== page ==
Thanks to the extensive coverage by the media, panty raids become a popular college prank all over the nation. By 1952, it was an “epidemic” plaguing over 50 different universities. College kids were not deterred even though they risked expulsions, arrests, and even tear gas attacks on several occasions. The female students were usually aware of the raids and sometimes even assisted the boys. This was more about rebelling against authority and sexual repression than it was about college kids being little pervs. The University of California, Berkeley, holds the dubious honor of “largest panty raid”—in 1956, over 2,000 students took part in a panty raid that caused over $20,000 in damages.
3Kilroy Was Here
A war might be a strange source for fads, but soldiers need some way to entertain themselves, too. That is why “Kilroy was here” appeared during World War II. The piece of graffiti showed a bald man with a long nose sticking his head over a wall. It was simple, easy to draw, and lighthearted enough to become a popular recurring joke that endured even once the war was over.
Although Kilroy was firmly associated with America GIs, it was inspired by an older British drawing known as Mr. Chad. Chad, allegedly the 1938 creation of British cartoonist George Chatterton, also poked his bald head over the wall and said “Wot? No tea?” (Tea was substituted with sugar, tobacco, or whatever else was in short supply.)
By the end of the war, there were thousands of “Kilroy was here” drawings all over Europe and America, so this was clearly the work of thousands of soldiers, not just one guy bored out of his mind. But was there ever a real Kilroy? More than one person came forward as the real Kilroy, but the generally accepted origin is one James J. Kilroy, a shipyard inspector during the war. He had a habit of scribbling “Kilroy was here” in crayon on ships that passed inspection. In 1946, the Transit Company of America held a contest to find the real Kilroy, and James provided them with enough evidence to claim the prize, his very own trolley car.
That’s “face book” and not Facebook, as the former preceded the latter by over 100 years. At least, that’s what historians discovered when they were digitally archiving century-old newspapers from the Boston Daily Globe. One of them from August 24, 1902, had the headline “Face Book the New Fad.” Back then, a face book was a lot more literal—it was a book where people would draw faces.
Face books were a popular social game at the beginning of the 20th century. People would gather at parties and draw caricatures of each other, and these would be bound together and collected in a book, usually made out of heavy, white linen. A particularly good drawing would usually be accompanied by a few witty lines. Face books allowed friends to share drawings, jokes, and pictures with each other, so it was a bit like our modern equivalent, just far less technological.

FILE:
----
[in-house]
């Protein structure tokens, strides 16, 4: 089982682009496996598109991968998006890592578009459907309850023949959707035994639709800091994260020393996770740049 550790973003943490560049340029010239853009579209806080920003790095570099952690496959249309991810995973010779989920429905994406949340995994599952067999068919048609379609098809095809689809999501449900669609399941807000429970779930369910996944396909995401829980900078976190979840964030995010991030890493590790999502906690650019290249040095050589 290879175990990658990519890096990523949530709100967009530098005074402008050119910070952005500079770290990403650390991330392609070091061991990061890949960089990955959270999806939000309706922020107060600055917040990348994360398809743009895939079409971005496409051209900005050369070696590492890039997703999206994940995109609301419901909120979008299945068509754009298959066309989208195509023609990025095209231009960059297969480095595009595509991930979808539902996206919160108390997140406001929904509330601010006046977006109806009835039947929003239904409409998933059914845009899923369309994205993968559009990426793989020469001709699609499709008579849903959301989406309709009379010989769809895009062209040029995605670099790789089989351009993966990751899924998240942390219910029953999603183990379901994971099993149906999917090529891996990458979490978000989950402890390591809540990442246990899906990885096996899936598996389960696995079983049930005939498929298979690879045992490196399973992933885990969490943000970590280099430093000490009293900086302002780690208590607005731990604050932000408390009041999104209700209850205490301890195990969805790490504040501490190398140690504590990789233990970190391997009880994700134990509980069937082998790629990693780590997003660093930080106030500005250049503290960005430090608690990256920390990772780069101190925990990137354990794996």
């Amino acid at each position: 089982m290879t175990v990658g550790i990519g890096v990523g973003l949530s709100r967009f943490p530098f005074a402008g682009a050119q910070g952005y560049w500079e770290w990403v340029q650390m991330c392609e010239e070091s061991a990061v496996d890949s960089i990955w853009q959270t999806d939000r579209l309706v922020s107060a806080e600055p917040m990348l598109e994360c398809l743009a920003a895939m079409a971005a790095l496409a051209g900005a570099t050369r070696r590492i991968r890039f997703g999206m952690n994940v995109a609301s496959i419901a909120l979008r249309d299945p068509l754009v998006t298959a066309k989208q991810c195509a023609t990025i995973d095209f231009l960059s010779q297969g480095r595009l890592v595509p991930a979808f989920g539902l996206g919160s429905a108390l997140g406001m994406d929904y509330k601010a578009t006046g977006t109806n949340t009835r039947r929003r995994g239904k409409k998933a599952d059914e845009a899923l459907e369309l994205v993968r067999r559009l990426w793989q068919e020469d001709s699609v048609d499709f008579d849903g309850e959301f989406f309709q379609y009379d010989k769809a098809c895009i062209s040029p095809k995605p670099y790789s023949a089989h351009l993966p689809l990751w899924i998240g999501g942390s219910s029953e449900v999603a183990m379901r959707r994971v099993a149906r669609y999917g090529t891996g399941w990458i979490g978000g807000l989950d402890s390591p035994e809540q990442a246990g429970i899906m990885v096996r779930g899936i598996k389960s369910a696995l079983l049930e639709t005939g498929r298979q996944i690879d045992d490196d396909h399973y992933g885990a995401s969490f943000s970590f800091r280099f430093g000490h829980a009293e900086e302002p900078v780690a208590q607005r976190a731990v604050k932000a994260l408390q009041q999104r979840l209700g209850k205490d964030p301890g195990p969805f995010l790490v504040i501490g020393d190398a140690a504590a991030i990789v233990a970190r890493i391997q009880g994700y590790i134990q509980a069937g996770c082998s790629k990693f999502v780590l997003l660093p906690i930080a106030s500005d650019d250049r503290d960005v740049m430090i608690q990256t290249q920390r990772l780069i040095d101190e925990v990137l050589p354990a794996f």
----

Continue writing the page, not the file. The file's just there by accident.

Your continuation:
This wasn’t the first foreboding article found by the team of archivists. They previously uncovered a 1942 article from the Washington Post titled “Think before You Twitter” about people being not being thoughtful of others.
During the Great Depression, people needed cheap sources of entertainment. That’s where Tijuana Bibles came in. Also known as eight-pagers, these were palm-sized, humorous, pornographic comic books. Although they appeared during the 1920s, their popularity soared during the 1930s and 1940s. They got passed around from person to person in speakeasies, pool halls, dance halls, and everywhere else large groups of men gathered.
The name came from the incorrect belief that the comic books were made in Tijuana and imported into the United States. Most of the artists behind them were American but remained anonymous. One of the most successful Tijuana Bible creators was known simply as Mr. Prolific, and Wesley Morse, creator of Bazooka Joe, was heavily rumored to have drawn a few himself.
The Tijuana Bibles parodied popular characters of the day. This included comic book characters like Popeye (who appeared in more eight-pagers than anyone), Blondie, and Dick Tracy, as well as real people like Jack Dempsey and Al Capone. Actors and actresses were popular choices. Greta Garbo and Joan Crawford were frequent protagonists, although Mae West was the Queen of the Tijuana Bibles, where, for some odd reason, she was usually paired up with Popeye.